England to be Divided into Three Zones
The ‘Planning for the Future’ White Paper proposes that the whole of England would be zoned into three categories - growth, renewal or protected areas. It will be a rules, data and map based system.
If implemented as proposed:
There would be continued restriction of development in protected areas such as Green Belts, Sites of Special Scientific Interest (SSSIs), Local Wildlife Sites, areas of significant flood risk, Conservation Areas (CAs), important areas of green space and areas of open countryside not included within growth or renewal areas. Local authorities would be able to continue to consider the case for resisting ‘inappropriate’ development of residential gardens which could be included as protected areas. Protected areas should explain what is permissible by cross-reference to the National Planning Policy Framework.
Growth areas would be identified as suitable for ‘substantial’ development where outline approval for development would be automatically given for forms and types of development specified in the Plan. ‘Further details would be agreed and full permission achieved through streamlined and faster consent routes which focus on securing good design and addressing site-specific technical issues’.
Legislation will be introduced to require that a masterplan and site-specific code are agreed as a condition of the permission in principle which would be granted through the Local Plan. These could be prepared by the local planning authorities or land promoter alongside or after preparing the Local Plan, establishing key principles. The masterplan and site specific code will need to be in place before detailed proposals come forward.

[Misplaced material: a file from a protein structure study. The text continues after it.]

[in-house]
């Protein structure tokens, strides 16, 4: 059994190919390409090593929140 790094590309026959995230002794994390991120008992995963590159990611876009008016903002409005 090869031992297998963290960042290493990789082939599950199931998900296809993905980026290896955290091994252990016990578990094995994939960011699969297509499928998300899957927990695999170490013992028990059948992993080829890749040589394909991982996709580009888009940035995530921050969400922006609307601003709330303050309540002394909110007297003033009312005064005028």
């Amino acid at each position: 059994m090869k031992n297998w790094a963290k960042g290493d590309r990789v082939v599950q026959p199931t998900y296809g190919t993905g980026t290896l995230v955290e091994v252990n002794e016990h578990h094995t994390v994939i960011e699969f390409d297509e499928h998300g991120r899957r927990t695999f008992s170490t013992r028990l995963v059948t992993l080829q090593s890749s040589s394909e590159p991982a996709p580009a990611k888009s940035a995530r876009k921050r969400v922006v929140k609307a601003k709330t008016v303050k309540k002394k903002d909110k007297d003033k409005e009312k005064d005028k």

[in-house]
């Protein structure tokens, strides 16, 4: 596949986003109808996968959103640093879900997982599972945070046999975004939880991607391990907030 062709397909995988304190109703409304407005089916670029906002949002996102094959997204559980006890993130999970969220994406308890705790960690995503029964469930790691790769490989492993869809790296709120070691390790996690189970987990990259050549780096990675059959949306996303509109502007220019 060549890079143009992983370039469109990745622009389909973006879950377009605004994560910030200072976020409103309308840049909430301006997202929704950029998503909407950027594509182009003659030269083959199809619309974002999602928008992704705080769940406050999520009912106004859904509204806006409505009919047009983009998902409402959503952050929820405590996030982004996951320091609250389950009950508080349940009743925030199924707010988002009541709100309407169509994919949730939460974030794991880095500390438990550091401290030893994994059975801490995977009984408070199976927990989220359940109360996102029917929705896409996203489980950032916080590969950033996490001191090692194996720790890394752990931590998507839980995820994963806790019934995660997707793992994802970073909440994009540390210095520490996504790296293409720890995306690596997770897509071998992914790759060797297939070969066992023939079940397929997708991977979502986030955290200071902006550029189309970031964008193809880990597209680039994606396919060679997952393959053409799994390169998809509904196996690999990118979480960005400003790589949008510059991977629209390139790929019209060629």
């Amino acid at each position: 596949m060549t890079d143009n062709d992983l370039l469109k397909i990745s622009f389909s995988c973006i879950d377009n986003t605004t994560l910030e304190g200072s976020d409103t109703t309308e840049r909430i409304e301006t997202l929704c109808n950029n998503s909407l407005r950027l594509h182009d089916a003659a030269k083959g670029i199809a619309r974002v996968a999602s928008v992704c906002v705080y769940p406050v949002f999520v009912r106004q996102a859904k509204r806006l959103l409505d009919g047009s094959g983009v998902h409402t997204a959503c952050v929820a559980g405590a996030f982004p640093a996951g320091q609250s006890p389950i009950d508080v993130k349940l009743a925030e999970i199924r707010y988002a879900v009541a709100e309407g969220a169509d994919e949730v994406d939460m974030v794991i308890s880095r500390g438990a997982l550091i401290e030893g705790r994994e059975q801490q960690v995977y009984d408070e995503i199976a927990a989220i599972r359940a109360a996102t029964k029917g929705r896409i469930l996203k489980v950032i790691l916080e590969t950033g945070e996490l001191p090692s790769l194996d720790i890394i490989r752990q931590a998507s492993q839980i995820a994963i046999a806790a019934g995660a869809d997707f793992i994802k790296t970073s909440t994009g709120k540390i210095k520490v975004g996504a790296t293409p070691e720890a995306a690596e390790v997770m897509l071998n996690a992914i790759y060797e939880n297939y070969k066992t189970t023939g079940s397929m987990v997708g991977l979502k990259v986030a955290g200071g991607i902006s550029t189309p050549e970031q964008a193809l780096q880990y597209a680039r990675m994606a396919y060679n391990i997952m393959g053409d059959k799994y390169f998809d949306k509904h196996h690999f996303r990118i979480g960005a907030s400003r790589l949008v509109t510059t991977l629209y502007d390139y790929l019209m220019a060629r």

Growth areas could cover, for example, new towns, urban extensions, a cluster of growth focused businesses, and areas of regeneration and renewal. Areas of flood risk and constraint would generally be excluded from this category unless flood risk could be fully mitigated. Growth areas should allow sub-areas to be created specifically for self and custom-build homes, and community-led housing developments.
Renewal areas would be identified as suitable for ‘some’ development, such as ‘gentle densification’, infill in residential areas, development in town centres, non-protected rural areas, and small sites within or on the edge of villages. There would be a statutory presumption in favour of development being granted for the uses specified as being suitable in each area. The pre-approval of popular and replicable ‘pattern book’ designs would be allowed through permitted development.
In both the growth and renewal areas the key and accompanying text for the colour coded interactive plans should specify suitable development uses and any limitations on height and/or density which could be specified for sub-areas within each category.
Helen Winkler, Senior Planning Consultant, Tyler Parkes